More Comforting Comfort Foods
Hear the phrase “comfort foods,” and many of us think of rich, creamy dishes, like macaroni and cheese, ice cream, and super-buttery mashed potatoes. The downside: after we indulge, we might not feel our best, says Bonnie Taub-Dix, RDN, creator of BetterThanDieting.com and author of Read It Before You Eat It-Taking You from Label to Table.
For her tips on fitting comfort food into your life in a healthful way, read on.
Make junk food harder to access
“Don’t put candy and cookies in clear jars on your countertop,” suggests Taub-Dix, recommending the placement of nutritious items in the most accessible, visible places. She also suggests making a shopping list ahead of time to avoid going to the grocery store while hungry. “That way, you won’t spontaneously buy foods that could cost more in terms of your money and health.”
Don’t default to food (or alcohol) for comfort
Before eating, try another activity first—especially if you’re not hungry, Taub-Dix suggests. For instance, consider soaking in a bubble bath, reading, calling a friend, or even taking a nap. The bottom line: if you’re upset, eating most likely won’t solve your problems. Instead, pinpoint what would make you feel better, and make that your goal, she says.
Although overindulging in food (or alcohol) might make you feel better temporarily, it could make you feel worse in the long run. “While an alcoholic drink could help calm you down, it could also lead to crying or throwing up later. While indulging can be fine, overindulging could lead to discomfort instead of comfort.”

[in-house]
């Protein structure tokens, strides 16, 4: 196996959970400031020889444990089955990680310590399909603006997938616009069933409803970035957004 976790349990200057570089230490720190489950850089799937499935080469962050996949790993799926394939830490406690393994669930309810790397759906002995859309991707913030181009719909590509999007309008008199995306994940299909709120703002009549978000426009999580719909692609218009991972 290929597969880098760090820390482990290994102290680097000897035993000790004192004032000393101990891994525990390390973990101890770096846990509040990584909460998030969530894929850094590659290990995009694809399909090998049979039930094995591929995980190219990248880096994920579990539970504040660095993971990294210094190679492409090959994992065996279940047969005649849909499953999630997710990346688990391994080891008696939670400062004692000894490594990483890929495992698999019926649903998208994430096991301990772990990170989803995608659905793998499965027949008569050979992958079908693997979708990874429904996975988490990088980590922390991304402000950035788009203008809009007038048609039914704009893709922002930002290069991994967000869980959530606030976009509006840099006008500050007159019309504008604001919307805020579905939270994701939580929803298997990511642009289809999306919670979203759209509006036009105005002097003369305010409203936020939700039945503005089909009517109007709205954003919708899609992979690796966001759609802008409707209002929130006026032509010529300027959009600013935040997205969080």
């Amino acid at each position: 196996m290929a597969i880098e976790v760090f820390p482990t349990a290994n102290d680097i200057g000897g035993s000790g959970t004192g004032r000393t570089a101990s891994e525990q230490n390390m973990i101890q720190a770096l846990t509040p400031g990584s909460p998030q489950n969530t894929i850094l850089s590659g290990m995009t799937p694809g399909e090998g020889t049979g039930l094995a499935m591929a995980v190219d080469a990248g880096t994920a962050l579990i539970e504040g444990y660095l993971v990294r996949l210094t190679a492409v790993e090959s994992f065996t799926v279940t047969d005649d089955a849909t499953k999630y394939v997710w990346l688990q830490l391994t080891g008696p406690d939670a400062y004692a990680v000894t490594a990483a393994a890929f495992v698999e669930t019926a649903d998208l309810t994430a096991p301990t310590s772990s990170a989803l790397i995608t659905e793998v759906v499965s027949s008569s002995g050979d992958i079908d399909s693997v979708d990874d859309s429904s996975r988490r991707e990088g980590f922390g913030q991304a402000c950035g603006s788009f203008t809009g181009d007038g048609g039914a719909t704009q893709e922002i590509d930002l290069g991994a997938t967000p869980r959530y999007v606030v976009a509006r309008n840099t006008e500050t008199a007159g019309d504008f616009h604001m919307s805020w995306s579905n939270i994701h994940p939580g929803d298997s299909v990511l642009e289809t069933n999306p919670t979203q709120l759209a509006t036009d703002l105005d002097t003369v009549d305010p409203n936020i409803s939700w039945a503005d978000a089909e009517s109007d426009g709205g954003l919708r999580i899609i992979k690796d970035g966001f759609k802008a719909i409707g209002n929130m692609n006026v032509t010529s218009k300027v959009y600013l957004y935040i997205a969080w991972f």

That said, it’s OK to indulge sometimes
“Allow yourself to eat frivolously occasionally,” Taub-Dix continues. “Just be sure it is something you really enjoy and doesn’t come with a side dish of guilt. When eating something delicious, nothing negative should be attached to it. However, if you’re eating three giant bags of chips because you’re upset, that will probably make you more upset.” Before digging into your indulgence of choice, leave the kitchen and try to visualize the food you want, whether it’s salty, creamy, or sweet. Narrow down your craving and then satisfy it.
Consider nutritious comfort foods
In general, carbohydrates can help us feel happier and calmer, Taub-Dix says. “Some comfort foods, like almond butter and jelly on whole-grain toast, are not necessarily unhealthy. For me, a steamy bowl of oatmeal with a little bit of cinnamon sugar and almond butter works, especially on a cold winter day.” Taub-Dix also suggests her Mini-Muffin Turkey Meatloaf with Veggies and Chocolate Zucchini Muffins. For a more nutrient-rich spin on French fries, try our crispy air-fried potatoes, below.
Crispy air-fried potatoes
Makes 3 cups
1 lb. small potatoes, halved (3 cups)
2 tsp extra virgin olive oil
½ tsp salt
- Set the air fryer to 400 degrees. While the appliance preheats, in a medium bowl, toss together the ingredients. Then, add the potatoes in one layer to the basket. Cook, opening the device to shake the basket two or three times, until golden brown and crispy, about 20 minutes total. (If you don’t have an air fryer, roast in a preheated 400 degree F oven until golden brown and crisp, about a half-hour.)